Natural Beauty In Green-Wood Cemetery

Photographs Of Green-Wood Cemetery & Nature

Late autumn at Green-Wood Cemetery

Besides the tombstones, monuments and mausoleums in Green-Wood Cemetery there is an abundance of natural beauty.

These photographs were taken over the past few years. (click on any to enlarge.)Many of the plantings near the old monuments and obelisks are carefully cultivated.

Other bucolic views have developed naturally over 170 years.

William Williams elaborate Celtic cross is behind these flowers.

A lonely winter scene in which Stephen Whitney’s large mausoleum dominates the top of the hill.

Two roads converge here and a tree canopy forms a natural tunnel.

When the trees are in bloom, it is an amazing sight.

Many of the roadways are lined with trees like this.

A setting fit for eternity. Continue reading

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Yankee Managery Aarony Booney Has A Namey Problemy

Aaron Boone Apparently Has A New Nickname for Every Yankee & It Ends With a “Y”

One of the worst innovations in baseball telecasts has been the managers interview in the dugout during the game.

Without fail the meaningless banter yields no insight and distracts viewers from the game itself.

Listening to new Yankee manager Aaron Boone during spring training, has been especially annoying. In about eight interviews I’ve heard with Skipper Boone, nearly every Yankee has been renamed by placing a “Y” sound at the end of their first or last name. Not being in the Yankees clubhouse I cannot be certain that the Yankees don”t rechristen themselves as Boone has done, but I somehow doubt it.

So during the MLB, YES or ESPN broadcast interviews this spring, Boone sounds more like a schoolboy, than a major league manager.

When Boone is referring to Aaron Judge, he is “Judgey.” Brett Gardner has become “Gardy.” Aroldis Chapman is “Chappy.” Greg Bird is “Birdy.”  Aaron Hicks has become “Hicksy.” Chad Green is “Greeny.”

Jordan Montgomery is now the British expeditionary leader of WWII, “Monty.” Like our 40th president Ronald Torryes is “Ronnie.” Chasen Shreve is “Shrevey” which sounds like something akin to a short pervert. Jacoby Ellsbury who could have remained Jacoby or Ellsbury, is not a cow, but must represent Borden milk, as he has become “Elsie.”. Continue reading

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Old New York In Photos #86 – The End Of The Classic Lower Manhattan Skyline c. 1956

Lower Manhattan’s Classic Skyline Seen Aerially From Battery Park c. 1956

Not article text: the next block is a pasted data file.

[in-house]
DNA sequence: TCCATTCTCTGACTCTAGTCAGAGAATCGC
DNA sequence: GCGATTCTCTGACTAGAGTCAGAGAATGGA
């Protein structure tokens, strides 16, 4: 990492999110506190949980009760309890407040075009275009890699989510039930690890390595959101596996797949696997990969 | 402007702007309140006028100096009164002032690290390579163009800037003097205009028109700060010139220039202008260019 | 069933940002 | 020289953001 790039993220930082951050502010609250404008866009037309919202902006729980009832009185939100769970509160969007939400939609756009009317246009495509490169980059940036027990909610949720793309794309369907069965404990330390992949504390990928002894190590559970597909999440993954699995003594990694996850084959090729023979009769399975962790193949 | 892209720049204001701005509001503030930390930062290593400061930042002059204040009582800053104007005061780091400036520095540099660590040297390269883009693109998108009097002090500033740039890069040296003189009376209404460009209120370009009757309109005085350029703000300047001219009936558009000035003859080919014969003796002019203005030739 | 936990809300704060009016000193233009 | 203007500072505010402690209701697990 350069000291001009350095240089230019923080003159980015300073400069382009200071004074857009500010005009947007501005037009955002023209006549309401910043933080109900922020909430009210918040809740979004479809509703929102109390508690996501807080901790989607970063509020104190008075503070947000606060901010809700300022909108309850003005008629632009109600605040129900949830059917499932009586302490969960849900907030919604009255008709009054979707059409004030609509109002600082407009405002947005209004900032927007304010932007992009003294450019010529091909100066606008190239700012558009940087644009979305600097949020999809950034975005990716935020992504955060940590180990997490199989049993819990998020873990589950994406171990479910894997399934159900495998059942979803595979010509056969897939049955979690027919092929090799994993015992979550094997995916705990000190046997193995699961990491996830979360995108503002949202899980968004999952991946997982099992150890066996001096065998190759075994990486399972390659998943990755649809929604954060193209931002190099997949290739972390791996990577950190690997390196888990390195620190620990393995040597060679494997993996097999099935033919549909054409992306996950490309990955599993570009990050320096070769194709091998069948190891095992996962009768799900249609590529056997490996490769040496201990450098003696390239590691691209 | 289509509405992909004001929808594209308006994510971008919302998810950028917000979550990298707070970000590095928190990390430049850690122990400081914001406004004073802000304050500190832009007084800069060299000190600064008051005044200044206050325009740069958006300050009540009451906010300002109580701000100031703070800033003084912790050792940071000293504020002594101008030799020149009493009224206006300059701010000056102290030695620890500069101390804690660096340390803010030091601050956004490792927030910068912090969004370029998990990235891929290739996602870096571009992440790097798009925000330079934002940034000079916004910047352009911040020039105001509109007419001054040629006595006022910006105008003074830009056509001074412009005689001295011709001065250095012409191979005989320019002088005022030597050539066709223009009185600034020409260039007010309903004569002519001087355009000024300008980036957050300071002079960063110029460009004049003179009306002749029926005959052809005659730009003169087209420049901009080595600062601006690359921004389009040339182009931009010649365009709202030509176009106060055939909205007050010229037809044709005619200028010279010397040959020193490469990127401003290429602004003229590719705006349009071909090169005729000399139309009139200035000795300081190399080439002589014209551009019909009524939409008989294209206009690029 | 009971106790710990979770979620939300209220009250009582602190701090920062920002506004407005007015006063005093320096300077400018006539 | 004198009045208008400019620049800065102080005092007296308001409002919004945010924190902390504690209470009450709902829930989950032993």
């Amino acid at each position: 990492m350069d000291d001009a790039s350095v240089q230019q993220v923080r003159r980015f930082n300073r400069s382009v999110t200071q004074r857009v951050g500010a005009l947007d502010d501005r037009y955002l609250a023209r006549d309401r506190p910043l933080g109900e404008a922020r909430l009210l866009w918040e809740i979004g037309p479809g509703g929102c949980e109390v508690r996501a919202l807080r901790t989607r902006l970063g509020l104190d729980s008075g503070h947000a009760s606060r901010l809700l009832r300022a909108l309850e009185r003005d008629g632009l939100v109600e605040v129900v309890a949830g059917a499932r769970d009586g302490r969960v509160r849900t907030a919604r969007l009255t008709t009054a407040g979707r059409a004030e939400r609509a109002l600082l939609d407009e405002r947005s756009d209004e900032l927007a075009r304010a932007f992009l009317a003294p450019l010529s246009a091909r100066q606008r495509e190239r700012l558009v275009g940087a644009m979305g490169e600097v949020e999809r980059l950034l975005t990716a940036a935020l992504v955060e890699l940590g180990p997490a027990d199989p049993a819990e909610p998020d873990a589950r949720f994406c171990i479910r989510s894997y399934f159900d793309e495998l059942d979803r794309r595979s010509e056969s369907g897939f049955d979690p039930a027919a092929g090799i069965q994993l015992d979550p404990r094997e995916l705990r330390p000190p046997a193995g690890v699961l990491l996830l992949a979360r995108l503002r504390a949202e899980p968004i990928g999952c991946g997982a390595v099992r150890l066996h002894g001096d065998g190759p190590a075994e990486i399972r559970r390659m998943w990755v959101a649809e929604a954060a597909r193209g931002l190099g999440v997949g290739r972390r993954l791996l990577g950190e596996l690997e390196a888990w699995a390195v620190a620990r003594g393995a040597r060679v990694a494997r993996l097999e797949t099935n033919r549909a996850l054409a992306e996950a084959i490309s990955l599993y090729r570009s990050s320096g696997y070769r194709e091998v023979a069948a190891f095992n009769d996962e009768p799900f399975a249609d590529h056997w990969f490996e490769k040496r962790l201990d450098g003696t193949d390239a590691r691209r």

And What Became of It

Classic lower Manhattan skyline before the late 1950s transformation. Battery Park is in the foreground. (c.1956)

Every time I’m in Brooklyn and gaze across the East River at the lower Manhattan skyline I feel I’m looking at a city I don’t recognize.

It’s not because I’m old, but it might be because the buildings that have been going up since the late 1950s are cut from the same mold, glass sheathed pinnacles with no flourishes, adornments or personality.

For the first half of the twentieth century, when you came upon New York whether by ship, train or car and got your first glimpse of the skyline you knew you were coming into New York City.

For a native New Yorker coming upon New York today, you may as well be entering the architectural equivalent of the Mall of America, any-city USA. Examples sprout up everywhere of New York’s architectural monstrosities, ugly and tall for the sake of being tall.

Classic lower Manhattan skyline form Brooklyn waterfront in the 1930s. photo: Acme

Commercial Cable Building

The skyline of lower Manhattan had remained pretty much static from 1931 through 1957 Continue reading

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We’ve Seen This Before, Late March New York City Snowstorm Shuts Down The City – 1956

Huge Snowstorm In March 1956 Paralyzed New York City and Suburbs

New York – Pedestrians trample their way through snow-covered streets here 3/19 after the worst snowfall in eight years crippled New York’s transportation system and left thousands of motorists stranded on the highway systems leading into the city. More than 2,000 cars were abandoned on the roads. photo United Press Telephoto 3/19/1956

Just in time for spring, the weather forecasters are predicting a lot of snow for New York City starting Tuesday, March 20. Possibly eight inches will fall across the area and then melt within a couple of days.

Snow becomes the main news story here in New York. This will be a small storm compared to the snowstorm that hit New York City on March 18 – 20, 1956.  By the time it was over, New York City received 13 and a half inches of snow, making travel in the region next to impossible.

New York – Snow business is bad business for the owner of a corner grocery store in suburban Queens here 3/20. Folks weren’t exactly beating a path to his door so he closed for the day. 3/20/1956 photo United Press Telephoto

What made this storm worse than others what not just the amount of snow but the surprise nature of it. Continue reading

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The Type Of Qualities We Once Looked For In American Politics

Vanished Qualities And Standards In Filling A Political Office

When the president gets to choose a vacancy for a governmental office, shouldn’t the criteria used to fill that position sound something like this: